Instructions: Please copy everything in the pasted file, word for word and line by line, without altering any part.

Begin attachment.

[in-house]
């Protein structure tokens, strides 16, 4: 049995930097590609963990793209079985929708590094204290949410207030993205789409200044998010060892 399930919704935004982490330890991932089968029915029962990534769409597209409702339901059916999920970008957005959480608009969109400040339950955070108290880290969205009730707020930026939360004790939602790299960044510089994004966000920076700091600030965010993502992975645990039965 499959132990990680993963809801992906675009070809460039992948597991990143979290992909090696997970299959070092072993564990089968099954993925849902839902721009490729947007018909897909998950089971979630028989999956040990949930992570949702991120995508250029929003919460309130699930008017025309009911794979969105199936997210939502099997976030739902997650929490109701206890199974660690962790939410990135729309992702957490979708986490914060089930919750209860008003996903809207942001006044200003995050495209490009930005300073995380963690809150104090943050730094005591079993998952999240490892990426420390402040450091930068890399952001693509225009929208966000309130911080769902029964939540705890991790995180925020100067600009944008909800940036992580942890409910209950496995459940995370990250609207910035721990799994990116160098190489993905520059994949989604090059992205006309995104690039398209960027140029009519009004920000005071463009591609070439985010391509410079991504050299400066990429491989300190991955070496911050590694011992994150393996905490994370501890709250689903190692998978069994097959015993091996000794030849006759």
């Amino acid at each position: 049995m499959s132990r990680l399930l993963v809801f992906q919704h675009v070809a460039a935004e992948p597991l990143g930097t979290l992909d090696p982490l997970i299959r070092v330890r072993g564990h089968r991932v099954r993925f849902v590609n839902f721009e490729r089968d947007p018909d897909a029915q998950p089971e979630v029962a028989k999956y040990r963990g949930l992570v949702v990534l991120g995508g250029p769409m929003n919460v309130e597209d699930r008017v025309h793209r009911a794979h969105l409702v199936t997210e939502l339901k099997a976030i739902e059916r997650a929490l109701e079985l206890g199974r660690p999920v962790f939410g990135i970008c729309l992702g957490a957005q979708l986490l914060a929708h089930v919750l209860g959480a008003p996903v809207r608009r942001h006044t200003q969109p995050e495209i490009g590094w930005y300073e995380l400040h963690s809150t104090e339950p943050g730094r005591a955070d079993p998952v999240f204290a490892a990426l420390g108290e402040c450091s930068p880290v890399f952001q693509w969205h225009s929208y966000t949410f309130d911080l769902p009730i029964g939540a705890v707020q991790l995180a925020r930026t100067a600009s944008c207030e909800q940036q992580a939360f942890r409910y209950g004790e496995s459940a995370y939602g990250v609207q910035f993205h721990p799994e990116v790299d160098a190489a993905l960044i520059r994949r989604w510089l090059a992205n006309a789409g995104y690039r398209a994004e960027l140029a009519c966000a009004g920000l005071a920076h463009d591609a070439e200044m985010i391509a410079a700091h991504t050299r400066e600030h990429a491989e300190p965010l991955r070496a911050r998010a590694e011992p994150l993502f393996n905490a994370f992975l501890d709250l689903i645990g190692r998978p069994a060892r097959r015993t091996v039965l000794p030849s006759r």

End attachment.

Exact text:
[in-house]
């Protein structure tokens, strides 16, 4: 049995930097590609963990793209079985929708590094204290949410207030993205789409200044998010060892 399930919704935004982490330890991932089968029915029962990534769409597209409702339901059916999920970008957005959480608009969109400040339950955070108290880290969205009730707020930026939360004790939602790299960044510089994004966000920076700091600030965010993502992975645990039965 499959132990990680993963809801992906675009070809460039992948597991990143979290992909090696997970299959070092072993564990089968099954993925849902839902721009490729947007018909897909998950089971979630028989999956040990949930992570949702991120995508250029929003919460309130699930008017025309009911794979969105199936997210939502099997976030739902997650929490109701206890199974660690962790939410990135729309992702957490979708986490914060089930919750209860008003996903809207942001006044200003995050495209490009930005300073995380963690809150104090943050730094005591079993998952999240490892990426420390402040450091930068890399952001693509225009929208966000309130911080769902029964939540705890991790995180925020100067600009944008909800940036992580942890409910209950496995459940995370990250609207910035721990799994990116160098190489993905520059994949989604090059992205006309995104690039398209960027140029009519009004920000005071463009591609070439985010391509410079991504050299400066990429491989300190991955070496911050590694011992994150393996905490994370501890709250689903190692998978069994097959015993091996000794030849006759």
């Amino acid at each position: 049995m499959s132990r990680l399930l993963v809801f992906q919704h675009v070809a460039a935004e992948p597991l990143g930097t979290l992909d090696p982490l997970i299959r070092v330890r072993g564990h089968r991932v099954r993925f849902v590609n839902f721009e490729r089968d947007p018909d897909a029915q998950p089971e979630v029962a028989k999956y040990r963990g949930l992570v949702v990534l991120g995508g250029p769409m929003n919460v309130e597209d699930r008017v025309h793209r009911a794979h969105l409702v199936t997210e939502l339901k099997a976030i739902e059916r997650a929490l109701e079985l206890g199974r660690p999920v962790f939410g990135i970008c729309l992702g957490a957005q979708l986490l914060a929708h089930v919750l209860g959480a008003p996903v809207r608009r942001h006044t200003q969109p995050e495209i490009g590094w930005y300073e995380l400040h963690s809150t104090e339950p943050g730094r005591a955070d079993p998952v999240f204290a490892a990426l420390g108290e402040c450091s930068p880290v890399f952001q693509w969205h225009s929208y966000t949410f309130d911080l769902p009730i029964g939540a705890v707020q991790l995180a925020r930026t100067a600009s944008c207030e909800q940036q992580a939360f942890r409910y209950g004790e496995s459940a995370y939602g990250v609207q910035f993205h721990p799994e990116v790299d160098a190489a993905l960044i520059r994949r989604w510089l090059a992205n006309a789409g995104y690039r398209a994004e960027l140029a009519c966000a009004g920000l005071a920076h463009d591609a070439e200044m985010i391509a410079a700091h991504t050299r400066e600030h990429a491989e300190p965010l991955r070496a911050r998010a590694e011992p994150l993502f393996n905490a994370f992975l501890d709250l689903i645990g190692r998978p069994a060892r097959r015993t091996v039965l000794p030849s006759r």